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The Globe is the first Canadian partner of The Trust Project, which launches Thursday.

As part of a major redesign and re-engineering of the newsroom to an audience-first strategy, The Globe and Mail is strengthening efforts toward bolder and stronger journalism in a world that is besieged with mixed signals of fake news, filter bubbles and content feeds controlled by algorithms. Along with other notable publishers around the world, The Globe has helped formulate the first system of industry standards for digital news publishing to fortify truth, transparency and trustworthiness.

The Globe is the first Canadian partner of The Trust Project, which launches Thursday. It's a consortium of major publishers and platforms in North America and Europe that is implementing a defined set of protocols for digital content to help readers easily identify quality and credible journalism they can rely on.

These standards combine a required set of content, user-experience features and story tags (code markup) into a set of "indicators" featured in articles, pages and descriptions on the website. Trust Indicators provide more information for the reader about the type of article they are reading, author information and expertise, and company information such as ownership, contacts, editorial policies and best practices in greater detail. These include:

  • What type of information people are reading – news, opinion, analysis or advertising;
  • Who and where the information is coming from – the reporter’s expertise and the principles behind the news site;
  • How, in the case of investigative news, the stories were crafted.

Journalism is founded in best practices and the principles of truth, trust and transparency. The Trust Indicators content requirements have been part of journalism practice for many years, often found in story descriptions, author information, biographies and formal policies outlined in editorial codes of conduct.

"Trust is vital in news media and it is the foundation on which we build our business," said David Walmsley, editor-in-chief and a Trust Project co-founder. "We understand that Canadians continue to rank The Globe and Mail highly as a trusted source. However, any erosion of trust is something that affects all journalists, and more importantly, democracy. We stand alongside all journalists and readers who deeply value journalism."

"The Trust Project isn't just about markup on the page or buried codes of conduct on websites. It is about looking through the eyes of our audience and helping them truly understand journalism standards and trade expertise without having to work hard to find or even understand them," said head of audience Cynthia Young.

Led by journalist Sally Lehrman at Santa Clara University's Markkula Center for Applied Ethics, The Trust Project is essential at a time when only one-third of Americans polled by Gallup say they have a great deal or fair amount of trust in media. In Canada, the 2017 Edelman Trust Barometer found consistent changes in the public's trust in traditional media in the past five years. While some outlets already disclose information included in the Trust Indicators, the new system establishes standardizing this information across the industry, enabling better integrations with platforms distributing content and consistently clear labelling for readers.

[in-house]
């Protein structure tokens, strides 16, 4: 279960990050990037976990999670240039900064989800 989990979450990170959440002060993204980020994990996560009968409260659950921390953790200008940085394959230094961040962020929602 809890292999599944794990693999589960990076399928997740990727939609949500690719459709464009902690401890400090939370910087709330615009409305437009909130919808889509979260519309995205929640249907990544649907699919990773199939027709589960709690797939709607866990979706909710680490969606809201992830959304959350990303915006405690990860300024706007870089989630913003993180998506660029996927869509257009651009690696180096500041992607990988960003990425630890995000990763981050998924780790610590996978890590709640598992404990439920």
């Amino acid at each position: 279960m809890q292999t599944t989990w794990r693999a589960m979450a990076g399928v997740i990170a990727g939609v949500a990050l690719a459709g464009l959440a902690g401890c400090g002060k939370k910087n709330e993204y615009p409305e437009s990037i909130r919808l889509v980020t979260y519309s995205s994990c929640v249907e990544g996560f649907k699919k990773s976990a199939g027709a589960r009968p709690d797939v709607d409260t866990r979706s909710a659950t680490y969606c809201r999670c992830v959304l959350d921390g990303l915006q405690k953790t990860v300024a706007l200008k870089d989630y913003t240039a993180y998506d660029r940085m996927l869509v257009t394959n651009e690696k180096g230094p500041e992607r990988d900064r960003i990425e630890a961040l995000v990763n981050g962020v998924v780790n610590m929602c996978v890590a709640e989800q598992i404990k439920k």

How it works

Most of the indicators that readers will see have two parts: a reader-facing signal (such as a highlighted "opinion" label) and a machine-readable signal (a related tag in code markup). The machine-readable signals are a common tag used by multiple news organizations, thus creating an industry standard and improving the quality of journalism.

News organizations are not the only participants in this effort. Digital platforms such as Google, Facebook, Twitter and Bing will use these indicators on their platforms as well, helping readers to discern which news stories in their search results or feeds are trustworthy.

The first phase of the Trust Indicators are integrated into Version 3.3, including common tags such as "News Media Organization" and "Publishing Principles." Schema is a shared markup vocabulary used by several digital platforms and websites. In later phases, additional tags and features will be added to strengthen industry standards even further.

The Trust Project will continue to collaborate and grow, with more news organizations joining and implementing these indicators on their websites. The project is funded by the Craig Newmark Philanthropic Fund, Google, the John S. and James L. Knight Foundation, the Democracy Fund and the Markkula Foundation. On Friday, there will be a free panel discussion at the Newseum Institute in Washington and further detail about the project's efforts to rebuild the public's trust in journalism. For more information, visit

Devin Slater is head of editorial design for The Globe and Mail. Angela Barber is a senior member of The Globe's user-experience team. They are both contributing members of The Trust Project's UX and Development working groups.

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